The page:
No pain, no gain: The travel chain or the travel pain?

Pablo Jacobo Ruiz Alonso

Senior Manager, Digital Communications – Channels and Strategy, Amadeus IT Group

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During the next few weeks we’ll be featuring blog posts about how companies like Amadeus really help to improve our experience through the travel chain – or more precisely how Amadeus is really part of each step of it and makes it easier to book our trips.

The truth is that having a seamless experience when booking your holidays is priceless and that is why I will try to illustrate the importance of this experience with my last big holiday, but the other way around, in what I call ‘the travel pain’

Some of my friends say that travelling to India is an amazing experience, others would never go again. In my opinion, it is something that we all have to do once in a lifetime. You really appreciate still being alive after driving in India.

After travelling to India, I realized how accustomed I am to booking everything on-line. As a frequent traveler apps not only help you with different stages of planning a trip while on the move, but more importantly they help you save money, find fabulous destinations, research places to visit, book tickets and hotels – all paperless on your mobile device.

Crowded street market in India
800 metres? I'll be there in 2 hours

Yet in spite of this, travelling can remain a very disjointed experience. For India, the only thing I managed to reserve, book and have confirmed before the trip was the hotel voucher, the rest was an act of fait

There are many apps on the internet that help us to plan connections no matter what the distance is between our destinations. One of the things that confused me the most was that in India distances are measured in minutes, not in miles – which made planning connections difficult.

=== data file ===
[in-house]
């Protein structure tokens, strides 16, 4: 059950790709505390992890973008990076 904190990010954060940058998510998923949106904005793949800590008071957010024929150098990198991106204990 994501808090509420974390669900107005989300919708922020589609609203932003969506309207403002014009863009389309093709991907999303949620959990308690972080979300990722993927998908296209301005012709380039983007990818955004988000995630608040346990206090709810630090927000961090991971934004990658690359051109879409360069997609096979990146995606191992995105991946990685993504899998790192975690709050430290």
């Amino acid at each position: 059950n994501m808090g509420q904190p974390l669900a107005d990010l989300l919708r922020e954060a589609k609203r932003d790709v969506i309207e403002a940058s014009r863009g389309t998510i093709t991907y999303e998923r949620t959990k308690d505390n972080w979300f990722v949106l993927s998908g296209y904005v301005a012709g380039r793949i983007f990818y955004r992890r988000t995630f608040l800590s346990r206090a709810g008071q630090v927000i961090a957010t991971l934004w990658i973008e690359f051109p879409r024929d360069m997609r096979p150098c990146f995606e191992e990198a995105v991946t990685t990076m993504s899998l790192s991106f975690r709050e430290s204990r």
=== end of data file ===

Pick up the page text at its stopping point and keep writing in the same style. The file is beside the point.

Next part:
No matter how many times I asked how far a destination was, the answer by default always was in minutes or hours, and was different depending on who I had asked. When I arrived in India, I understood why this was the case. Indian traffic, whether motorized or human, was a whole new concept for me. Maybe the picture on the left will help you understand this phenomenon too. My apps weren't up to the job!

Trains were another highlight of the trip. Just understanding the different types was challenging – but booking them? I gave up and turned to a local agency for help. Five minutes before the train was due to depart, I still had no ticket. An e-ticket, an e-ticket, my kingdom for an e-ticket! The clock was ticking, the engine was puffing; finally the local agent appeared (running) at the station…Phew! Luckily I then had 18 hours (= 464.6 miles) to recover from this stress between Delhi and Jaisalmer.

People carrying supplies on top of their heads
No one else seemed to be too bothered about not having an e-ticket.

India has excellent internet and mobile penetration – for this reason it’s not unreasonable to imagine a future travel landscape where the government, travel technology players and infrastructure managerswork together to take the travel chain from chaos to collaboration in order to capitalise on the great benefits that technology can bring to improve the travel experience.

When I got back from India, I thought I’d never go there again, because I’d felt so far outside my comfort zone when planning and travelling. Now, however, I realise that I gained a new perspective on so many things, so, if I could feel confident in creating a seamless travel plan to suit my own needs from the comfort of my sofa, then perhaps I would reconsider. After all, it’s a large and beautiful country, with so much more to explore.



India, Asia Pacific, Travel Platform